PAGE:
* Humpty Dumpty’s sister hires a private detective to investigate her brother’s death.
* A teenage boy who has trouble talking to girls finds himself at a rather unusual party.
* A boy raised in a graveyard makes a discovery, and confronts the much more troubling world of the living.
In the style of Ray Bradbury, who collected selected short stories for a younger audience into the anthologies R is for Rocket and S is for Space, Neil Gaiman presents M is for Magic. Most of the stories are available in other compilations—namely Smoke and Mirrors and Fragile Things—but there are a few exceptions. The stories cover a wide variety of topics, from fairy tails to Arthurian legend, from graveyard denizens to awkward teens, and employ a variety of styles, like the hard-boiled detective narrative of “The Case of the Four and Twenty Blackbirds” or the story-within-a-story structure of “October in the Chair.”
I don’t consider myself much of a fan of short stories, so it was no surprise when some of these failed to thrill me. The aforementioned hard-boiled story was not a favorite, for example, since I don’t much care for that genre and stories that try to be clever by citing lots of fairy tales irritate me for some reason. I also found “Sunbird,” the tale of an Epicurean club in pursuit of meat they’ve not yet tasted, to be rather long and boring, even though its ending very nearly made up for that.
Some, though, are really great, and I’ll take them in ascending order of awesomeness.
1. “How to Talk to Girls at Parties”
Shy Enn and his more suave friend, Vic, are on their way to a party, but they’ve left the directions behind. They end up finding a party, though it’s not the one they’d wanted, and Vic encourages Enn to chat up some girls, which he tries to do. This story’s fantastic twist is that each girl seems to be the embodiment of a concept, like “the universe” or “poetry,” but it also works as a metaphor for how incomprehensible the world of girls can seem to an inept teenage boy. I particularly like the bits where one girl is going on about being an alien tourist or something, and the whole time Enn’s just wondering if he should dare to put his arm around her.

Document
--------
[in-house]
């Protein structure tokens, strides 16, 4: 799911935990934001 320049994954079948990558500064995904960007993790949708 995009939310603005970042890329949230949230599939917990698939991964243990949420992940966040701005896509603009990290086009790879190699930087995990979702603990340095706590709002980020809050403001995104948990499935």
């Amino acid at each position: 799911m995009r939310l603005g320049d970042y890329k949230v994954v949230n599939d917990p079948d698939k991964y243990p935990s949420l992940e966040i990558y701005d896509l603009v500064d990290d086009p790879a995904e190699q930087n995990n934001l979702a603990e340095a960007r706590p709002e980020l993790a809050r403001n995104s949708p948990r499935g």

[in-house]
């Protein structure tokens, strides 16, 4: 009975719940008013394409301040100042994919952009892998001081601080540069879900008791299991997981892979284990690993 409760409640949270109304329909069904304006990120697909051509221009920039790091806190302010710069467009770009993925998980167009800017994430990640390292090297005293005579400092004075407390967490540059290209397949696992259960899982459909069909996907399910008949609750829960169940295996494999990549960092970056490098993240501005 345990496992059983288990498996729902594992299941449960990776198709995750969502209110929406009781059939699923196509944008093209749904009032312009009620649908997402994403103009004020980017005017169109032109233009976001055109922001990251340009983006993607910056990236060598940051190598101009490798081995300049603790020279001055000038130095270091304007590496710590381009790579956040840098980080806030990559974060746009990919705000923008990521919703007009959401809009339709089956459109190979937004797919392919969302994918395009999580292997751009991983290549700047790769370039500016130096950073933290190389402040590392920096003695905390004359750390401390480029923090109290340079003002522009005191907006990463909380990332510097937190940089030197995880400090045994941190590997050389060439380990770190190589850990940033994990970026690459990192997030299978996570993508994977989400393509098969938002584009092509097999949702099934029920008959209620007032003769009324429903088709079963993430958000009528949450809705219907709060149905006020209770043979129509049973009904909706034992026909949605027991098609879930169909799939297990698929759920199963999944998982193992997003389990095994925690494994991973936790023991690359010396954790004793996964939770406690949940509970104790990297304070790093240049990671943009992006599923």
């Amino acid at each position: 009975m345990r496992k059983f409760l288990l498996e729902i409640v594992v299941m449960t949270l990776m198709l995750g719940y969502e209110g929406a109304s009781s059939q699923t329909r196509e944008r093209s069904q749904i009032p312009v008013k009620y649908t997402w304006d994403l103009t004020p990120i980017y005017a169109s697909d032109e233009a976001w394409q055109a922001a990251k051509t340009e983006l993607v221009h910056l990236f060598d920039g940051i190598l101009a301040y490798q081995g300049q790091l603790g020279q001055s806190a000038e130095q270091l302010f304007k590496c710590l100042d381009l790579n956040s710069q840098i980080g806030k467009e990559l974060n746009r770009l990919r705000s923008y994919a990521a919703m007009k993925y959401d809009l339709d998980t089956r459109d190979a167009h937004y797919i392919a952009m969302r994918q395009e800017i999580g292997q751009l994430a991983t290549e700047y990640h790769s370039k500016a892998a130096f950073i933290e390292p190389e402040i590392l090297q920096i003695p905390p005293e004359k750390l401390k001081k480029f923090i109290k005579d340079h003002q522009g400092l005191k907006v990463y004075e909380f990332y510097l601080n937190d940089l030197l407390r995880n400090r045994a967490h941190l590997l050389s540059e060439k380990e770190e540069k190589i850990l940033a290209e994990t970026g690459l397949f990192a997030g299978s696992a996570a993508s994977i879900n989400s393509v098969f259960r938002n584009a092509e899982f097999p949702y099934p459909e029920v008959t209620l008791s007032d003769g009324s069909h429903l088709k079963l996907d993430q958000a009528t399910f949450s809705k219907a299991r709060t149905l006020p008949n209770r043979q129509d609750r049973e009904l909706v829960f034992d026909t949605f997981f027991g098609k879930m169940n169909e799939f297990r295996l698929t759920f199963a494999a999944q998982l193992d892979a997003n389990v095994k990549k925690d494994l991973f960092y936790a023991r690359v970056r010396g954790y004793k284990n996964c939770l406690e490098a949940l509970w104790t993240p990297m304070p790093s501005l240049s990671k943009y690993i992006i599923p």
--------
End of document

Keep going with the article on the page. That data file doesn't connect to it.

2. “Troll Bridge”
At the age of seven, a young boy encounters a troll who announces his intention to eat the boy’s life. The boy bargains for his release, promising to return once he has experienced more of life. The boy encounters the troll twice more and the culmination of their final meeting is great. I admire that Gaiman allows the protagonist of this one to be a bit of a jerk, offering his first love to the troll in exchange for himself and eventually realizing that he’s incapable of loving anyone. As in “How to Talk to Girls at Parties,” Gaiman works human truth and keen observations into his fantastic works.
A widow makes a weekly pilgrimage to the Oxfam shop, and one day picks up a golden goblet that would look swell upon her mantel. Shortly thereafter, she’s visited by a knight on horseback, who claims to be Galahad on a quest for the Holy Grail. He offers many treasures in exchange for the grail, but none would look so fine upon the mantel in the widow’s eyes, so she refuses. Eventually, he tempts her with a fruit that would promise eternal youth and, wanting him to go away, she finally accepts some very powerful stones that would make lovely knicknacks and sends him away. I love this one for the subtlety of the widow’s reaction to the promise of the fruit and her quiet decision to resist it and continue to pursue her quiet existence.
4. “October in the Chair”
The first description of this story that comes to mind is “bloody brilliant.” We begin with a gathering of the twelve months of the year, sitting around a bonfire and telling each other stories. Each month has got a particular personality, like February, who’s a stickler for the rules, or April, who’s both cruel and sensitive. When it’s his turn, October, who is in charge this month, tells a story of a boy who’s teased by his brothers, runs away and encounters a ghost, and then possibly chooses to live a ghostly life himself. October’s story has no definitive end, which may bother some, but I thought both tales were excellent. The concept itself is supremely creative, too, and reminds me a bit of the Sandman comics.
Even though there were a few stories that didn’t do it for me, on the whole, the collection is so good that I’ll probably be checking out the compilations from which these stories were selected. I guess if anyone could make me into a short story fan, it’d be Neil Gaiman.